in sugar, laced with dyes, additives, and preservatives,
and have a shelf life that spans eternity. One pet owner
wrote to me explaining that she had fed her cat some of
these semi-moist tidbits. The cat became ill shortly after
eating them, and even professional carpet cleaners could
not remove the red dye from the carpet where her cat had
been ill. In his book, Pet Allergies: Remedies for an
Epidemic, Alfred Plechner, DVM., writes, “In my opinion,
semi-moist foods should be placed in a time capsule to
serve as a record of modern technology gone mad.”

The pet food industry corrals this material, then mixes,
cooks, dries and extrudes the stuff. (Extruding simply
means it is pushed through a mold to form the different
shapes and to make us think that these so called “chunks”
are actually pieces of meat.) Dyes, additives, preservatives
are routinely added and they can accumulate in the pet’s body.
According to the Animal Protection Institute of America
newsletter, “Investigative Report on Pet Food, “Ethoxyquin
(an antioxidant preservative), was found in dogs’ livers and
tissue months after it had been removed from their diet.”

After processing, the food is practically devoid of any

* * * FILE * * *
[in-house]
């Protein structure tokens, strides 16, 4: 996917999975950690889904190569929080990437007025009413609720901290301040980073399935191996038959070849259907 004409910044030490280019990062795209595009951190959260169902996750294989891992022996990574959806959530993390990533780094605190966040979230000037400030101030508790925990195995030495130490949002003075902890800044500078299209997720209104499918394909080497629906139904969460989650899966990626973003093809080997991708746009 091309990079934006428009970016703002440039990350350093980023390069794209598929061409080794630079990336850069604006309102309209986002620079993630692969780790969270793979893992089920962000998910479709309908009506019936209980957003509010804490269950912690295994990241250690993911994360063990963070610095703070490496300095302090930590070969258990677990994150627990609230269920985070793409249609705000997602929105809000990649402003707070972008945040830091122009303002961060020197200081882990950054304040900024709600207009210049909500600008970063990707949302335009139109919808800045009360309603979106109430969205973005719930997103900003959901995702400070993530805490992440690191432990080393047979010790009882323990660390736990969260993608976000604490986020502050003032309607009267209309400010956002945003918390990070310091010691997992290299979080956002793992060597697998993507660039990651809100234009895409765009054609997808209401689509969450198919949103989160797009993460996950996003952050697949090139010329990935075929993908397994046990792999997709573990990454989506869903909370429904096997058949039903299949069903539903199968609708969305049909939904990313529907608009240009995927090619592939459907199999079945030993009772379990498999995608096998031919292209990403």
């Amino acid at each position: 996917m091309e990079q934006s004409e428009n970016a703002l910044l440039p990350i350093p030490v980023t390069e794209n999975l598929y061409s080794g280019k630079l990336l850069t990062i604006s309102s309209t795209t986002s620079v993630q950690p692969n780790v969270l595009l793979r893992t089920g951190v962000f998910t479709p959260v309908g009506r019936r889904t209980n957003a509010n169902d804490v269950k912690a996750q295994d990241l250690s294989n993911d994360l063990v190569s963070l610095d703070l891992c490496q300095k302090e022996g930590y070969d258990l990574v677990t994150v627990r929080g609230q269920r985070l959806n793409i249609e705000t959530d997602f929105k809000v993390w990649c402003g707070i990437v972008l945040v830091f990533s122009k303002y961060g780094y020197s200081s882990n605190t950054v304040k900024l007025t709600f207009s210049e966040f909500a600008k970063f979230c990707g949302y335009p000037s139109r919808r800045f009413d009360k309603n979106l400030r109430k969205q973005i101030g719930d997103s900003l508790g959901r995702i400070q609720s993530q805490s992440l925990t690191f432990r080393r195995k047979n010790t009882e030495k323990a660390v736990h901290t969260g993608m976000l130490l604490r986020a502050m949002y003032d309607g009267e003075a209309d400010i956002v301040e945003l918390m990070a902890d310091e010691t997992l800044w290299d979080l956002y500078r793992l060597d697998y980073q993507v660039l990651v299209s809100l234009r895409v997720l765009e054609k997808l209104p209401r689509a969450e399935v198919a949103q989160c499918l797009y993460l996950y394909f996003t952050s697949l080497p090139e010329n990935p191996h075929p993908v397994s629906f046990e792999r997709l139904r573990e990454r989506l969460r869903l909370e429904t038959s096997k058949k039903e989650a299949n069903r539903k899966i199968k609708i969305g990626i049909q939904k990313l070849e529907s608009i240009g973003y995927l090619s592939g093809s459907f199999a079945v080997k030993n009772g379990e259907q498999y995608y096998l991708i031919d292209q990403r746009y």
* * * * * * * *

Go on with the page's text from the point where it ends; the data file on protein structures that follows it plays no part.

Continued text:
nutritional value. To make up for what is lacking, vitamins,
minerals, amino acids, and supplements are dumped into the
mix. If the minerals added are unchelated (chelated means
minerals will more readily combine with proteins for better
absorption), they will pass through the body virtually unused.
Most are added as a premix, and if there is a mistake made in
the premix, it can throw off the entire balance. Veterinarians
Marty Goldstein and Robert Goldstein have stated that the
wrong calcium/magnesium ratio can cause neuromuscular problems. 
As an example, when I had the commercial pet food tested by Mann
Laboratories for my court case, most of the minerals showed excess
levels.

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P.S. It really does make you think twice
about feeding ANY Commercial Kibble to your
dog or cat. She has had MANY armchair critics,
claiming she was ‘SCARE MONGERING’ or that she
didn’t incude BALANCED diets, BUT she researched
this for 7 years, and took the manufacturer to
Court.

I applaud her for her work and by forcing the
Pet Food Companies to clean up their ACT.

P.P.S. I am gearing up for something very
SCAAAAAAAAAAAAAAAARY..Stay Tuned for more…

It’s Your Pet. Heal Them At Home!

Best Wishes,

Dr Andrew Jones, DVM

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Topics: Pet health | 1 Comment »

One Response to “What is REALLY in Your Pet’s Food?”


  1. Mary Stephanou Says:
    November 1st, 2007 at 1:02 am

    Interesting reading,

    This might explain why our dog diet from stomach cancer at age 7.
    We were stupid enough to feed him canned Pal and dried Pal.
    Can’t prove the connection of course. However our new dog gets home cooked food only.
    No pet food at all.